* J Nutr. 2011;141(6):1095-100.

Lower Testosterone May Lead to Glucose Intolerance in Men

Lower Testosterone May Lead to Glucose Intolerance in Men

An article in the journal Endocrinology and Nutrition submitted by the Hospital Universitario Central de Asturia, Ovieda, Spain, studied the relationship between glucose tolerance and plasma testosterone concentrations in men.* The objective of the study was to evaluate circulating levels of total testosterone, SHB, and bioavailable testosterone in the cohort of the Asturias Study and their association with the degree of glucose tolerance and metabolic syndrome.

The study included the evaluation of 282 men aged 36 to 85 years old with normal concentrations of total testosterone. Serum concentrations of testosterone and bioavailable testosterone were negatively correlated with age, body mass index, waist circumference, blood glucose, glycated hemoglobin levels, and insulin. Serum concentrations of total testosterone, bioavailable testosterone and SHBG were lower in men with glucose intolerance or diabetes than in those with normal glucose tolerance.

The study concluded that men with lower plasma concentrations of total testosterone—even when within the normal range—have an increased risk of glucose intolerance or diabetes, regardless of age and body mass index.

— John Finkel

Reference

* Endocrinol Nutr 2011 Jan 5.

Curcumin Compound Boosts Head and Neck Cancer Therapy

Archives of Otolaryngology—Head and Neck Surgery published the finding of a benefit for a derivative of curcumin, which occurs in the spice turmeric, in the treatment of head and neck cancer with cisplatin, a platinum-based chemotherapeutic drug.* The development of chemotherapy-resistant tumor cells is a major cause of treatment failure in head and neck cancer, resulting in relapse or metastasis.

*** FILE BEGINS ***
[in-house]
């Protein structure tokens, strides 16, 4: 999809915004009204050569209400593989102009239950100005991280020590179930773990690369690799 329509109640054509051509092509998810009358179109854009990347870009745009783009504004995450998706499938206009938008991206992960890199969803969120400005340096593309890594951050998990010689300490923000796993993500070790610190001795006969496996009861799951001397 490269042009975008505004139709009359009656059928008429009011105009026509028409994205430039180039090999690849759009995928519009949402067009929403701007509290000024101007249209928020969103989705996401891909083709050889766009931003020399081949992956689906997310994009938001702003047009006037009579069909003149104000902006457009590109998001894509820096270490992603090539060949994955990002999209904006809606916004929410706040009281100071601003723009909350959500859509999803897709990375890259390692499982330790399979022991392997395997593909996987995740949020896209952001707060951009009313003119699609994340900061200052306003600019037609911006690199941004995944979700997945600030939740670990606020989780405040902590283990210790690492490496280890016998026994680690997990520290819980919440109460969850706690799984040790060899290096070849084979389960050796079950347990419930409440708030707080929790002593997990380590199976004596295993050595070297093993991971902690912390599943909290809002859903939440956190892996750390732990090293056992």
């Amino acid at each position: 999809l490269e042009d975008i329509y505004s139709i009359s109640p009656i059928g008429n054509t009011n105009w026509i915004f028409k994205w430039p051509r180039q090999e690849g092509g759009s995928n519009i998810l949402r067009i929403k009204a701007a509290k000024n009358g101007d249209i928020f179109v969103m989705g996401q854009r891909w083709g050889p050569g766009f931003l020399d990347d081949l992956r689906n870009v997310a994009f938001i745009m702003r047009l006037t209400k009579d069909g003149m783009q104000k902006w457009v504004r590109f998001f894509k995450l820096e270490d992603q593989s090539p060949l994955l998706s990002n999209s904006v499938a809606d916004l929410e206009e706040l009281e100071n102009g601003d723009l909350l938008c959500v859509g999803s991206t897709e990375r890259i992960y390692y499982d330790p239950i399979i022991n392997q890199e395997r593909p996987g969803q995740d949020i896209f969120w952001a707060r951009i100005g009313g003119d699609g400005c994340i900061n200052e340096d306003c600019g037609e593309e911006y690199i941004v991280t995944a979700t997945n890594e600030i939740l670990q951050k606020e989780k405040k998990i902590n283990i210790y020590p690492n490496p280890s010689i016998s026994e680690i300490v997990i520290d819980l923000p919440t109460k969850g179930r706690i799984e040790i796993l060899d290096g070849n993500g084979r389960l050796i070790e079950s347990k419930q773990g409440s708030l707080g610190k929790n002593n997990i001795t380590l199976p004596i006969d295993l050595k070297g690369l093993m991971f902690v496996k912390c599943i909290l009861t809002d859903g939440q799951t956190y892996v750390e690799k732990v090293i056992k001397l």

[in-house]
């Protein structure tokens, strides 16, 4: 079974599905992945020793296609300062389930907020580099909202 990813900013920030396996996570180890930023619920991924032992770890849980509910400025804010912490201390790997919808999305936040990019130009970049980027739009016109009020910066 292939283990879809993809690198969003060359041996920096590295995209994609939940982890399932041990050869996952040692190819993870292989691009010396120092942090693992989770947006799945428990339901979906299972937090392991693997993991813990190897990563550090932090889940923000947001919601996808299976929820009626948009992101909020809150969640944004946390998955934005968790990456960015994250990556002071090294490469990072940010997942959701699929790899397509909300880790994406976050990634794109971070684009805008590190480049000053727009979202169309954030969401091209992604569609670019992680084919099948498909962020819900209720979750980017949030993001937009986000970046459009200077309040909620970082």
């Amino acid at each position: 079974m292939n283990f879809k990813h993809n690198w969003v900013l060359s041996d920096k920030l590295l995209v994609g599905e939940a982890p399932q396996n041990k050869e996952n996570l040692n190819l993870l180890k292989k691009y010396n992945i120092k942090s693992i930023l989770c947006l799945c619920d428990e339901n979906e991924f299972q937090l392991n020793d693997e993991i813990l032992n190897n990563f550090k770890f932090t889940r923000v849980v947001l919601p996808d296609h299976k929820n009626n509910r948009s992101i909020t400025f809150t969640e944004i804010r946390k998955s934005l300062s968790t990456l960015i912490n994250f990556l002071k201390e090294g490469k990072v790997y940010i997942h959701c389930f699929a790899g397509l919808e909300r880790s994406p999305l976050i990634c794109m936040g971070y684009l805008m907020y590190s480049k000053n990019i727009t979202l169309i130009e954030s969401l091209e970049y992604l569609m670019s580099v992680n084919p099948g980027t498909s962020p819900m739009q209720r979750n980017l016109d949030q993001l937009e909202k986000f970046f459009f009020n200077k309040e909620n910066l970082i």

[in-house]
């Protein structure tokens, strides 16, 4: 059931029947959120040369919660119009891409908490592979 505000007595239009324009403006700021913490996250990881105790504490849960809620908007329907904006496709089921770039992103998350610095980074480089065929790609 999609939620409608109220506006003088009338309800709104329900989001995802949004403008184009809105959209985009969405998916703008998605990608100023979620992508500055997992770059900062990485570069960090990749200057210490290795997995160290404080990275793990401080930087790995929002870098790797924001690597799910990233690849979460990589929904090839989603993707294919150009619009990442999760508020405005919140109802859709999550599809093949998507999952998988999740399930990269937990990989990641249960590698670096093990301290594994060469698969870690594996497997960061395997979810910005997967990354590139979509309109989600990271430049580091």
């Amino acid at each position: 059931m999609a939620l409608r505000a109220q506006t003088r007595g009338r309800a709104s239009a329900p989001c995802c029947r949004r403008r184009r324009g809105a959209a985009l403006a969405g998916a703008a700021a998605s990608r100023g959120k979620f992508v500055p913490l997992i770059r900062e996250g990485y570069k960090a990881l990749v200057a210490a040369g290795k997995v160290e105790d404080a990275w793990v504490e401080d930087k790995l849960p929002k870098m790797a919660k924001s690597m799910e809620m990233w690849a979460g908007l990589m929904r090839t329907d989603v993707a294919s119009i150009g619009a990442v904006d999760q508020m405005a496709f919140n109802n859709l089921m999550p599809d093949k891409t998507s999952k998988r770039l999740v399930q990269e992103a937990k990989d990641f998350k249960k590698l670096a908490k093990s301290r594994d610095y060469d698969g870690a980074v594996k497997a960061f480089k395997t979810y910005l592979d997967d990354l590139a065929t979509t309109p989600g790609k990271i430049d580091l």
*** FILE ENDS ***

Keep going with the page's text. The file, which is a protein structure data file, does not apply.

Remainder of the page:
University of Michigan professor of otolaryngology and pharmacology Thomas Carey, PhD, and his associates evaluated the effects of varying doses of cisplatin or cisplatin combined with the curcumin-derived compound FLLL32 on cisplatin-sensitive and cisplatin-resistant cultured head and neck cancer cell lines. FLLL32 added to a low dose of cisplatin was found to be as effective at inducing programmed cell death in cisplatin-resistant cells as four times as much cisplatin alone.

“This work opens the possibility of using lower, less toxic doses of cisplatin to achieve an equivalent or enhanced tumor kill,” he remarked.

Editor’s note: FLLL32 reduced activation of the protein known as signal transducer and activator of transcription 3 (STAT3), which is elevated in approximately 82% of head and neck cancers and has been associated with cisplatin resistance.

—D. Dye

Reference

* Arch Otolaryngol Head Neck Surg. 2011;137(5):499-507.

Lung Disease Patients Benefit From High- Dose Vitamin D

A new study suggests that among people who have chronic obstructive pulmonary disease (COPD), taking a high-dose supplement of vitamin D may increase their exercise capacity and strength of respiratory muscles.*

The findings, which were presented at the recent American Thoracic Society conference in Denver, show that a monthly dose of 100,000 IU (international units) of vitamin D given to COPD patients showed significant improvements in exercise capacity and respiratory muscle strength compared to a placebo group.

COPD is an affliction suffered mostly by smokers. It is described as chronic inflammation in the small airways of the lung and leads to too much mucous production, excessive fibrous connective tissue development, otherwise known as fibrosis, and degradation of proteins (proteolysis).

The United States government currently recommends 600 IU of vitamin D per day for adults up to age 70 and 800 IU daily for people over 70 years old, which are woefully inadequate doses.

“Low levels of vitamin D in the blood have been related with muscle weakness, a major target for respiratory rehabilitation and increased risk of falls,” said Miek Hornikx from the Katholieke Universiteit Leuven in Belgium.

“These results support the idea that correcting vitamin D deficiency by adding vitamin D supplements to training programs allows COPD patients to achieve better results from rehabilitation, including improvements in muscle strength and exercise capacity,” she added.

Editor’s note: This study validates the safety and efficacy of roughly 3,333 IU daily of vitamin D. Life Extension has long stated that the recommended amount of vitamin D for adults by the FDA was low.

—John Finkel

Reference

* Presented at the International Thoracic Society Conference, May 13-18, Denver, Colorado.